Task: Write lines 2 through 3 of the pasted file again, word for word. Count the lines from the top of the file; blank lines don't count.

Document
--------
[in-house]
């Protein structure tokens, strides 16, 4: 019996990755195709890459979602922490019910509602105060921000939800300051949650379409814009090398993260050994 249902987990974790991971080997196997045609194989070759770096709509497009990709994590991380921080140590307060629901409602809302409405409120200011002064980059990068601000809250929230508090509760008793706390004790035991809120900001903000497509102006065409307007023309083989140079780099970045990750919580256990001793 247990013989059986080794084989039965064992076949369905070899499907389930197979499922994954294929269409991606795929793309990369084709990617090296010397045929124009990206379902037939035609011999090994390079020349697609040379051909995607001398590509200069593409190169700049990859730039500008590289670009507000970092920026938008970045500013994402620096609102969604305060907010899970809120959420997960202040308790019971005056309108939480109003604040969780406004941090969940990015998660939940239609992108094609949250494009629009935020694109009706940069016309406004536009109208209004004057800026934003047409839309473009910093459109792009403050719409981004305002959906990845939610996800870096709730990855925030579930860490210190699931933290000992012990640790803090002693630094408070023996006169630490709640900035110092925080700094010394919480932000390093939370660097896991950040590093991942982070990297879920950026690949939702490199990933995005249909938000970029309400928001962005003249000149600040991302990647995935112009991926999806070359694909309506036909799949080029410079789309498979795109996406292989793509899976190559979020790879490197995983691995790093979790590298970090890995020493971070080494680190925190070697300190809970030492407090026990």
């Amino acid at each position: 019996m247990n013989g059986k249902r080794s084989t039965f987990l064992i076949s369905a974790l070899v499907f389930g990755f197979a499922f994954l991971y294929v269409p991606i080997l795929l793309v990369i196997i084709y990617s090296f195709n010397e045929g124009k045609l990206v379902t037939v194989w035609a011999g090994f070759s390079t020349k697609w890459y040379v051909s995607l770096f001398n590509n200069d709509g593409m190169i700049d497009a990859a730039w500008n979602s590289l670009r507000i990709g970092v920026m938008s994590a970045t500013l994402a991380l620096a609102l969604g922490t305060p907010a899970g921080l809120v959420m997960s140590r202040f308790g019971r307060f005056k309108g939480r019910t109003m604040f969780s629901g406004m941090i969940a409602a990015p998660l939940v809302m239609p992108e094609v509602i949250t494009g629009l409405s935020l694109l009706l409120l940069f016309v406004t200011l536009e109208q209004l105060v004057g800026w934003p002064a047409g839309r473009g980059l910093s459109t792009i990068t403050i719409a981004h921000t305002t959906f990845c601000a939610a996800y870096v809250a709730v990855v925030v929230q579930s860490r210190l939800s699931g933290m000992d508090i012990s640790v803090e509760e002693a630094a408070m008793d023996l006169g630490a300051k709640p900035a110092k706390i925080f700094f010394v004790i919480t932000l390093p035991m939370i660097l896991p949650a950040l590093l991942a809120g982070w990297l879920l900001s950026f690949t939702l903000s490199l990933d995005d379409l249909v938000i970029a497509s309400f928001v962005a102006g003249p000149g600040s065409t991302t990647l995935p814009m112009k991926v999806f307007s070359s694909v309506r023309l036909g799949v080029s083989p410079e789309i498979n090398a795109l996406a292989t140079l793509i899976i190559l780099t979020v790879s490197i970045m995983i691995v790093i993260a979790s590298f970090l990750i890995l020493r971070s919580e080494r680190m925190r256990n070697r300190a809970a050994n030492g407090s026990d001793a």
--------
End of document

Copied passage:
């Protein structure tokens, strides 16, 4: 019996990755195709890459979602922490019910509602105060921000939800300051949650379409814009090398993260050994 249902987990974790991971080997196997045609194989070759770096709509497009990709994590991380921080140590307060629901409602809302409405409120200011002064980059990068601000809250929230508090509760008793706390004790035991809120900001903000497509102006065409307007023309083989140079780099970045990750919580256990001793 247990013989059986080794084989039965064992076949369905070899499907389930197979499922994954294929269409991606795929793309990369084709990617090296010397045929124009990206379902037939035609011999090994390079020349697609040379051909995607001398590509200069593409190169700049990859730039500008590289670009507000970092920026938008970045500013994402620096609102969604305060907010899970809120959420997960202040308790019971005056309108939480109003604040969780406004941090969940990015998660939940239609992108094609949250494009629009935020694109009706940069016309406004536009109208209004004057800026934003047409839309473009910093459109792009403050719409981004305002959906990845939610996800870096709730990855925030579930860490210190699931933290000992012990640790803090002693630094408070023996006169630490709640900035110092925080700094010394919480932000390093939370660097896991950040590093991942982070990297879920950026690949939702490199990933995005249909938000970029309400928001962005003249000149600040991302990647995935112009991926999806070359694909309506036909799949080029410079789309498979795109996406292989793509899976190559979020790879490197995983691995790093979790590298970090890995020493971070080494680190925190070697300190809970030492407090026990």
């Amino acid at each position: 019996m247990n013989g059986k249902r080794s084989t039965f987990l064992i076949s369905a974790l070899v499907f389930g990755f197979a499922f994954l991971y294929v269409p991606i080997l795929l793309v990369i196997i084709y990617s090296f195709n010397e045929g124009k045609l990206v379902t037939v194989w035609a011999g090994f070759s390079t020349k697609w890459y040379v051909s995607l770096f001398n590509n200069d709509g593409m190169i700049d497009a990859a730039w500008n979602s590289l670009r507000i990709g970092v920026m938008s994590a970045t500013l994402a991380l620096a609102l969604g922490t305060p907010a899970g921080l809120v959420m997960s140590r202040f308790g019971r307060f005056k309108g939480r019910t109003m604040f969780s629901g406004m941090i969940a409602a990015p998660l939940v809302m239609p992108e094609v509602i949250t494009g629009l409405s935020l694109l009706l409120l940069f016309v406004t200011l536009e109208q209004l105060v004057g800026w934003p002064a047409g839309r473009g980059l910093s459109t792009i990068t403050i719409a981004h921000t305002t959906f990845c601000a939610a996800y870096v809250a709730v990855v925030v929230q579930s860490r210190l939800s699931g933290m000992d508090i012990s640790v803090e509760e002693a630094a408070m008793d023996l006169g630490a300051k709640p900035a110092k706390i925080f700094f010394v004790i919480t932000l390093p035991m939370i660097l896991p949650a950040l590093l991942a809120g982070w990297l879920l900001s950026f690949t939702l903000s490199l990933d995005d379409l249909v938000i970029a497509s309400f928001v962005a102006g003249p000149g600040s065409t991302t990647l995935p814009m112009k991926v999806f307007s070359s694909v309506r023309l036909g799949v080029s083989p410079e789309i498979n090398a795109l996406a292989t140079l793509i899976i190559l780099t979020v790879s490197i970045m995983i691995v790093i993260a979790s590298f970090l990750i890995l020493r971070s919580e080494r680190m925190r256990n070697r300190a809970a050994n030492g407090s026990d001793a």